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Hello Everyone! :) I am a grade 7 Saxophinist who uses a 2/a half Vandoran Reed. I was wondering how do I know when I should move onto a different Strength?
:O
I hope you can help.. ;)
Thankyou
 

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Well...many here will probably say this, but what says you HAVE to move up? Some people stick with 2 1/2 reeds their whole life. Honestly, reed sizes aren't a measure of prowess, and if you're content with your sound, tone, control, and general playing, there's no need to switch sizes. And if you're lacking one of those things, don't just assume changing a reed will fix it (though it may). You're still a pretty young player, and perhaps not quite sure what kind of sound you want? At any rate, unless you truly feel a different reed size will help some aspect of your playing while not hurting others, then go for it. Just be careful, it's a slippery slope when you start looking for things to change.
 

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Grafton alto | Martin Comm III tenor
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I recently moved form 2.5 to 2. It was just a case of trying different reeds and seeing what works for you. It's important to test this over the whole range of the instruments at varying dynamics and tones to make sure you get what you want out of the horn.

Of course, if you have no problems with your current strength, there's no need to move up or down. It ain't broke...
 

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+1

I recently went from V16 3.5 to green box java 3. I get much better response in the lower register with no change to my upper register and altissimo. The v16's were harsh sounding in the upper register on recordings. The Javas have fixed that.
 

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Here's the rule of thumb that I use: The reed must be soft enough to allow low Bb to be played ppp (assuming a leak-free horn) and hard enough to play high F# fff.

Regards Bo
 

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Here's the rule of thumb that I use: The reed must be soft enough to allow low Bb to be played ppp (assuming a leak-free horn) and hard enough to play high F# fff.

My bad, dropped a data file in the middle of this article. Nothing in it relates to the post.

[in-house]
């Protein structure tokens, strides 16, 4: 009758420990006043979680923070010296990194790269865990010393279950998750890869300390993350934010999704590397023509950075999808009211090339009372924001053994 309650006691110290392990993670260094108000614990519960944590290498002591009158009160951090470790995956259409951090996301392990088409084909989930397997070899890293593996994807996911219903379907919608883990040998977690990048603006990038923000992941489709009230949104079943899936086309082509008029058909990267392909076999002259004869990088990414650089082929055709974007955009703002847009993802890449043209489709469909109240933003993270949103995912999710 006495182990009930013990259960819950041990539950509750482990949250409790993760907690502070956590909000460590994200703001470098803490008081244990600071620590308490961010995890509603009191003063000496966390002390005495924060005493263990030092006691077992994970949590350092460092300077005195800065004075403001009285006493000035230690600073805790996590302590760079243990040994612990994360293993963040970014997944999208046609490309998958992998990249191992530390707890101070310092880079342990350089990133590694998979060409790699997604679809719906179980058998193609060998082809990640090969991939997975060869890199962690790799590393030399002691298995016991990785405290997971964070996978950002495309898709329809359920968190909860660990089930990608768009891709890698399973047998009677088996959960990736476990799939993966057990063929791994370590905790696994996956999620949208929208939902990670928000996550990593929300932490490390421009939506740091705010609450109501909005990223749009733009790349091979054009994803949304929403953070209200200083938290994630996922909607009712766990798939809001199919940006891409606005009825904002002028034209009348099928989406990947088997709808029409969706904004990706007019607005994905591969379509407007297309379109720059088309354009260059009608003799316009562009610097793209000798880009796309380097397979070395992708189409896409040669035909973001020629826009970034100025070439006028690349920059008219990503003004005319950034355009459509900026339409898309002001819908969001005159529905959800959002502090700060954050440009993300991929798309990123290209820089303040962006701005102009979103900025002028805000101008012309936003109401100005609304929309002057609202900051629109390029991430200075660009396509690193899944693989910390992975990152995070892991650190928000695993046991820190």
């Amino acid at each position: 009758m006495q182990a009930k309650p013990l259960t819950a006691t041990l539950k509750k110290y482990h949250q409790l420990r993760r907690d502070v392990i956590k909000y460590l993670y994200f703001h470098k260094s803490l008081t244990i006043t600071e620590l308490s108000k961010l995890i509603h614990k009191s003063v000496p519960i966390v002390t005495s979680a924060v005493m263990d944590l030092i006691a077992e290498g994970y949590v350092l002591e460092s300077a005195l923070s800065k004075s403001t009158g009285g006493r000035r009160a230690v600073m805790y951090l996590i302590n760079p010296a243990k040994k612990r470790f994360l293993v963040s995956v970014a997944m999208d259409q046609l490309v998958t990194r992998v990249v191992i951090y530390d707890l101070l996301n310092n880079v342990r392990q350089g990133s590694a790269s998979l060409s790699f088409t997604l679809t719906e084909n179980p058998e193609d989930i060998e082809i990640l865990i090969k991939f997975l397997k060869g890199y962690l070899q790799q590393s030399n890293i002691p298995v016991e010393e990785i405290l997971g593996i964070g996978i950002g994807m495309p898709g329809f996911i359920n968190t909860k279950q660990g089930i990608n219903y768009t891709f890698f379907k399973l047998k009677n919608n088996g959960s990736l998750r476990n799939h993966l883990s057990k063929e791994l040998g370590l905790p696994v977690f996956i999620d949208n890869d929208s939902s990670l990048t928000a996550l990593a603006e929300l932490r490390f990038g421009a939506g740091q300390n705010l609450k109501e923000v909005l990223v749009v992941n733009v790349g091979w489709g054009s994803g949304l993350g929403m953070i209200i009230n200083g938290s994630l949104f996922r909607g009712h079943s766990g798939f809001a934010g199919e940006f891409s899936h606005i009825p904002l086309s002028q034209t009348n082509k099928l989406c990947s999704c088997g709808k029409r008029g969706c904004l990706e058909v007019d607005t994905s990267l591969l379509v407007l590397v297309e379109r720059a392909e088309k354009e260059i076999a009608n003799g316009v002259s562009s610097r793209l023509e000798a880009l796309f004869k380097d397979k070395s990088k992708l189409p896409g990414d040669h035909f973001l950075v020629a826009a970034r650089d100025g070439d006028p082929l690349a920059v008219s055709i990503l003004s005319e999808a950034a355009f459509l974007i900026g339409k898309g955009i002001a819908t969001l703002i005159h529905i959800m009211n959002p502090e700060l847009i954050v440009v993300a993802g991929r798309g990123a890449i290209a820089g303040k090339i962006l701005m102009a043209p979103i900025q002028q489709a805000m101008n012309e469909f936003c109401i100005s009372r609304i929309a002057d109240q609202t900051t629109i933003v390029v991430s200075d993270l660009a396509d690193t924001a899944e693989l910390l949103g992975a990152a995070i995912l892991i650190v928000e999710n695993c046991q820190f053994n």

Regards Bo
+1 - a great rule. I've moved down to 2.5 now on a .115 piece with great success
 

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Here's something else: try to make the comfort zone that you judge reeds on when they are somewhat old and dried out. If you judge reeds on how they are just out of the box, they most likely aren't going to stay that way for very long.

In other words, if a 2 1/2 feels great but then gets soft over time, and a 3 feels too hard at first and then softens over time to feel great, go with the 3.
 

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Hello Everyone! :) I am a grade 7 Saxophinist who uses a 2/a half Vandoran Reed. I was wondering how do I know when I should move onto a different Strength?
:O
I hope you can help.. ;)
Thankyou
HI Groovy, I'm in middle school too and I also put this question to some of my instructors. Here's what I got from them! First, it depends on how well the marriage between your lips and your mouthpiece has progressed. Then I was told to think about what mouthpiece I use most often. I'm taking that to mean are we still on our 4C's or have we moved on to something else? For me, it's the Meyer 5M. I've been told that if you open up your mouthpiece, you might not wanna go to a harder reed, moving in the other direction might be the thing to do. Then I was asked about my air and the rate I tire at. Apparently, these things are important to most peeps like us,... not necessarily beginners, but just passing the point where we think we know it all, but in reality know just enough to be dangerous, stupid and little else. Most of these guys have been behind these horns for a lot of tic-tocs, and they've forgotten more than most middle school guys know to date. Their embouchures are prolly as good as it gonna get, while we're still waiting for our embouchures to show signs of facial hair. It was suggested to me to not so much think about a harder reed in the same model and type we're used to, but to try different reed types. I just bought a box of Vandoren V16's #2, a Fibracell medium soft, and a Legere #2. Coming from Rico Orange and Vandoren Blues, these should give me a lot of space to mess around and experiment. All of these fall in that space between a Rico 2.5 and a Vandoren 2,... a space I'm pretty comfortable with. So I agree with the advice to experiment and just look for whatever makes you comfy, but you might try experimenting across reed types and designs along with your experiments with reed strength within c certain reed type and brand. Oh,... I've also been told to not pay so much attention to labeling like this reed is for Jazz, that reed is for Classical, and that one way over there is for rock-n-roll. Hope this helps!
 

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Mr. Joe,... I wasn't trying to call anyone old,... actually I was trying to give props to where props were due. I could just identify with what the OP was asking because the same Q came rushing outta my a couple weeks back,... thought I'd chime in. No,... not old, just recognition of the tons experience in here. Didn't mean to be offensive,... honest!
 

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hey we are old. and proud of it. you should challenge everyone you can. thats what being young is about. im jealous

i was also seeing if anyone would rise to your challenge.

sometimes, we just think we know stuff. some things must be experienced to be learned.
 
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